Every yes means a thousand nos.

And if you’re habitually saying yes to superficially exciting things, there’s a good chance you’re also saying no to most important meaningful things.

Once you give yourself permission to stop trying to do it all, to stop saying yes to everyone, you can make your highest contribution towards the things that really matter.

— Greg McKeown, Essentialism

3. You’re Afraid of Not “Feeling It”

The biggest half-truth you believe is this: Work requires motivation.

It’s a half-truth (or, as I’ll explain, more like a 5% truth) because, when it comes to the relationship between motivation and work, it’s only a part of the story.

See, every once in a blue moon, you get struck by a bolt of motivation and feel ready and energized to take on the world:

  • You wake up at 5:00 just itching to get to the gym and go for a run.
  • You sit down to work on your manuscript and the time flies as you knock out page after page, chapter after chapter.
  • You suddenly feel inspired to finally call that old friend and reconnect.

Because motivation does occasionally strike and make it a whole lot easier to do the hard work we know we need to do, we assume that’s just how important work gets done. Occasionally, the muse blesses us with her presence and we crank out some tough work.

But that model of motivation also implies that if we’re not feeling it—if we haven’t been struck by motivation—we can’t do important work. This belief makes us fragile. It makes us weak. But mostly, it makes us afraid.

Believing that you need motivation to do important work creates a fear that you can’t do it when you’re not “feeling it.” Like the alcoholic who relies on booze to get them through social functions without anxiety, most of us are dependent on motivation to do our best work.

But here’s the truth about motivation and work:

95% of the time, motivation comes from doing our best work, not the other way around.

The more we exercise, for example, the more exercise becomes a part of our identity. And so, we feel more motivated to work out in the future, even when we’re not feeling it.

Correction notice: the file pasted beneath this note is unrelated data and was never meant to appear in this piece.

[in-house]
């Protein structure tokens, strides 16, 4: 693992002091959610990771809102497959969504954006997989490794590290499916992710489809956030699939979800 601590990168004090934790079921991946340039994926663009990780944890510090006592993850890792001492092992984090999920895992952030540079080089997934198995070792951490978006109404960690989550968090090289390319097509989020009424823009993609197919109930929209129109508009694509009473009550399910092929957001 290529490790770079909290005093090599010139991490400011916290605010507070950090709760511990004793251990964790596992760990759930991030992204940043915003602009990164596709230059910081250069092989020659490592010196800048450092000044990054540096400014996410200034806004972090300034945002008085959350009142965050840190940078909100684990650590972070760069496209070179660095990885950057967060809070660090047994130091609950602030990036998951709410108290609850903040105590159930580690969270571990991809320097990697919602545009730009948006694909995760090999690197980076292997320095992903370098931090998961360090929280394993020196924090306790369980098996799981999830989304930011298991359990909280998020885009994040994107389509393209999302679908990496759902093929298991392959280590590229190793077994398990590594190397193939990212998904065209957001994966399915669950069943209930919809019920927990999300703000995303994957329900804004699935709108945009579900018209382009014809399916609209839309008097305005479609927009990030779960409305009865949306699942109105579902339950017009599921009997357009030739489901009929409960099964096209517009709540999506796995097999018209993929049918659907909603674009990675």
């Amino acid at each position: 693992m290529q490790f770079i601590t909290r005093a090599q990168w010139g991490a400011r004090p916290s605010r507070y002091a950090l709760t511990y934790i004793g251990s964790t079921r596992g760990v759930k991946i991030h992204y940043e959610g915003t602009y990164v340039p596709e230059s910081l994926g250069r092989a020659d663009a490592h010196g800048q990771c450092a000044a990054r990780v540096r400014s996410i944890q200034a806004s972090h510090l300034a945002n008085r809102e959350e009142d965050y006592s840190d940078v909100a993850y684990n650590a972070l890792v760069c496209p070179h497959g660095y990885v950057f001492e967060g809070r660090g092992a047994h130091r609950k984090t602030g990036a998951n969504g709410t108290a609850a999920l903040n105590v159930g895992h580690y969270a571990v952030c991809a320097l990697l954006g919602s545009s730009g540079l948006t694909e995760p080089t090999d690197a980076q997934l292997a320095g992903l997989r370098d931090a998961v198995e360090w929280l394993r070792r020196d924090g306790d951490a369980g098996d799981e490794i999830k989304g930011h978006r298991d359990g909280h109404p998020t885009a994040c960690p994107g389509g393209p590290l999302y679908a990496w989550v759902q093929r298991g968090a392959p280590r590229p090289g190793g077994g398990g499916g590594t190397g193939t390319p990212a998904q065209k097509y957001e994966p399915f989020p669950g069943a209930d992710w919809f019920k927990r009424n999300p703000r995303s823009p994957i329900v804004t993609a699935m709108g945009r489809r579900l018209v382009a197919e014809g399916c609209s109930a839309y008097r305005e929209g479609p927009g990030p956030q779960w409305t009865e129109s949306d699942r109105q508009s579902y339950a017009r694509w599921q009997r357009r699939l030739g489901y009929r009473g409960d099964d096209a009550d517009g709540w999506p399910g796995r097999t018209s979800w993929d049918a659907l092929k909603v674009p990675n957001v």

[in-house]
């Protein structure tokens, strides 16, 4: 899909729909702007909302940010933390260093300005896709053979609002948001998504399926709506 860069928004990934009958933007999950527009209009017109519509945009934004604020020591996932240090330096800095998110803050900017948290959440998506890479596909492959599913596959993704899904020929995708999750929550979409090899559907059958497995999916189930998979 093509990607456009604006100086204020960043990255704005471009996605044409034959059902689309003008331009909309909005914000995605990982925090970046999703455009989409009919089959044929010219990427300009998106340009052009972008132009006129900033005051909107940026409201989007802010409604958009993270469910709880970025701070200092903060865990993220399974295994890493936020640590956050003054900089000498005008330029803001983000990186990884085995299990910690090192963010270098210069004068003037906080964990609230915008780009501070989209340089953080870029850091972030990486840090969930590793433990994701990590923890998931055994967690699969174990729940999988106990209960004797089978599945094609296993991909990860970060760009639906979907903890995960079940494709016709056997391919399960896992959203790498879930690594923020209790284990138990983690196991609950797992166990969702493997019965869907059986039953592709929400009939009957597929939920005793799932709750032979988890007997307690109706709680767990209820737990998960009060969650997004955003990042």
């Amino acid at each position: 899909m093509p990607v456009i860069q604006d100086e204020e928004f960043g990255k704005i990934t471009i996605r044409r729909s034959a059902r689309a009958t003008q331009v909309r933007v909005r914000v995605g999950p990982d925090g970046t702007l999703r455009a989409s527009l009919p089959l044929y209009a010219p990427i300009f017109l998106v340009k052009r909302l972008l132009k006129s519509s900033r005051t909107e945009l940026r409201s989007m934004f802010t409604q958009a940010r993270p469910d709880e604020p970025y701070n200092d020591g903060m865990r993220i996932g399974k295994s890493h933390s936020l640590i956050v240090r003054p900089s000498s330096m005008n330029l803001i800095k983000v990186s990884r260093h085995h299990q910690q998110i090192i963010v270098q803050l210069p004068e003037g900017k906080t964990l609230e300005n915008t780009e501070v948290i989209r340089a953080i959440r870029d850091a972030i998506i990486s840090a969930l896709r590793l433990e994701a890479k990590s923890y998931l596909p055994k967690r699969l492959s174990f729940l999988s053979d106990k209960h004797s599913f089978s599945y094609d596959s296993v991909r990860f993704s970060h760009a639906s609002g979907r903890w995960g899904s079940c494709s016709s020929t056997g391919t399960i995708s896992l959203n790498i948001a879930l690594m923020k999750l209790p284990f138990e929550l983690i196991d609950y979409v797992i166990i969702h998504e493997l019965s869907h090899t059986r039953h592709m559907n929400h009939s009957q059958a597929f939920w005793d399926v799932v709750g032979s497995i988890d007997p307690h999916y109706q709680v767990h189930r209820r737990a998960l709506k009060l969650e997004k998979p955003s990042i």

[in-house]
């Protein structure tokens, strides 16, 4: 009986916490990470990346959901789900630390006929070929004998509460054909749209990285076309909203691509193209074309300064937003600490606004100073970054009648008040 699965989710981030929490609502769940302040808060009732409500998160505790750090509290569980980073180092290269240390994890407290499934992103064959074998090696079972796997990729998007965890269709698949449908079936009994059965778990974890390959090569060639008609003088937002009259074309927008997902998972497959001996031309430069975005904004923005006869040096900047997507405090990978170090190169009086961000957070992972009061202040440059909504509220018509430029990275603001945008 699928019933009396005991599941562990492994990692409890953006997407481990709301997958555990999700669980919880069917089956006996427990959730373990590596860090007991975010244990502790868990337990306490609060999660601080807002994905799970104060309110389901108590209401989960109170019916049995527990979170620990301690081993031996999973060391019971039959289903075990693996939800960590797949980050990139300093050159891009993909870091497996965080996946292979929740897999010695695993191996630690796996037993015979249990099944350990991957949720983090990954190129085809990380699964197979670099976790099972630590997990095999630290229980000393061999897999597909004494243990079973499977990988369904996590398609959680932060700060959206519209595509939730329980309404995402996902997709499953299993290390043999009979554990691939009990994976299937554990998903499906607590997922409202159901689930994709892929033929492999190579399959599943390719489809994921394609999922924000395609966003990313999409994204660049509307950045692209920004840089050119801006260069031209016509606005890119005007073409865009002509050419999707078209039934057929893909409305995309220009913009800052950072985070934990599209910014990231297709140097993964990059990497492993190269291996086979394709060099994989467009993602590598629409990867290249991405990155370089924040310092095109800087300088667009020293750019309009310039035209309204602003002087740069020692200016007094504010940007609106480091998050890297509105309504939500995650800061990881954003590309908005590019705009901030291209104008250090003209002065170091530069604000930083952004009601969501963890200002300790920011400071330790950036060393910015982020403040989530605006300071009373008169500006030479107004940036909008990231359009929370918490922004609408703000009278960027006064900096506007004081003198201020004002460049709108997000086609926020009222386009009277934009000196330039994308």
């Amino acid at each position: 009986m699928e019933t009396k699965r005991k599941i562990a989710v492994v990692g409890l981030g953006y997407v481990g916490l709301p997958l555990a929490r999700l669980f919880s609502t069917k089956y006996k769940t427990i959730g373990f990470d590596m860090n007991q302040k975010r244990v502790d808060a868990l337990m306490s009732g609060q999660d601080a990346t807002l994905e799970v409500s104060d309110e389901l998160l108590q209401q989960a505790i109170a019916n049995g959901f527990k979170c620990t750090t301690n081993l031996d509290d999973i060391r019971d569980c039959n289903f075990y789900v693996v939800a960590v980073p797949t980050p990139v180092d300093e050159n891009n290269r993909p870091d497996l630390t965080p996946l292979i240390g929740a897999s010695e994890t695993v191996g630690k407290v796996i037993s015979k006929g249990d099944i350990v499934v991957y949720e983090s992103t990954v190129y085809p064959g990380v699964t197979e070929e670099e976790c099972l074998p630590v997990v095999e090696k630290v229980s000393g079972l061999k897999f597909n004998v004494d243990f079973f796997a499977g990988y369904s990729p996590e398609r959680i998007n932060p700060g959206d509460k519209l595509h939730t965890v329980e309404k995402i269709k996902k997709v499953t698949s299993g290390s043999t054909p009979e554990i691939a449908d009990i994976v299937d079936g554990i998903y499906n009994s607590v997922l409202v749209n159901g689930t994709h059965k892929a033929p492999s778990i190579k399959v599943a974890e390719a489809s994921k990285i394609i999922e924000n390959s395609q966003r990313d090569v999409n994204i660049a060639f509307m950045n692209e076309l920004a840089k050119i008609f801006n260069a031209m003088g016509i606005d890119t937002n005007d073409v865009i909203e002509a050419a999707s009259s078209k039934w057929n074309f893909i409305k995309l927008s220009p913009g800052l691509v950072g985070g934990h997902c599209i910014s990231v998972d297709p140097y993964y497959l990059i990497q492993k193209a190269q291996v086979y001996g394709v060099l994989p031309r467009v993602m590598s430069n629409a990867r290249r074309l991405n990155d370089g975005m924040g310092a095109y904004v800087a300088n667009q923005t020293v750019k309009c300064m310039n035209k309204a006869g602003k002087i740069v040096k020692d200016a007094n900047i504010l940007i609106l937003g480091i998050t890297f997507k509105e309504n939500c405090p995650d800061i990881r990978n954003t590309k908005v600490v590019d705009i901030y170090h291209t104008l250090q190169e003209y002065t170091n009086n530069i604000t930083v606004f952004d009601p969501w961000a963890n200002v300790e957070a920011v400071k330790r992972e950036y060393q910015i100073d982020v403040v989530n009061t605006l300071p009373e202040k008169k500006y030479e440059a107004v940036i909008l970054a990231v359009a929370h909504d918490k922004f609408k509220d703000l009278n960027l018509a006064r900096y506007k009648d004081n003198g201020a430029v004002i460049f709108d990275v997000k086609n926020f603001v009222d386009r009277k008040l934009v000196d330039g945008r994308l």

The more we write, the more we feel like a writer, and the easier it is to sit our butts down and crank out our 1,000 words for the day.

The more we act like the person we want to become, the more we begin to feel like that person.

Don’t be a prisoner to the whims of how you feel. Free yourself to do what matters most by mastering yourself.

The truly free individual is free only to the extent of his own self-mastery. While those who will not govern themselves are condemned to find masters to govern over them.

— Steven Pressfield, The War of Art

4. You’re Afraid of Feeling Ashamed

Look, you’re a human being, a person, a member Homo Sapiens.

Whatever else that may or may not mean, it means this:

You’re wired to care about what other people think, especially the people closest to you—family, friends, coworkers, lovers.

Let’s stop pretending this isn’t true.

Stop pretending that if you read enough self-help books and attend enough therapy sessions you’ll free yourself from ever feeling embarrassed, humiliated, or ashamed.

Accept the fact that you will always care about what other people think to some extent. And as a result, some uncomfortable “social emotions” may occur.

Yes, you will feel ashamed sometimes. You will feel embarrassed after flubbing your presentation. You will feel ashamed when you overhear your best friend talking badly about your performance at the 5K you ran last week.

So what?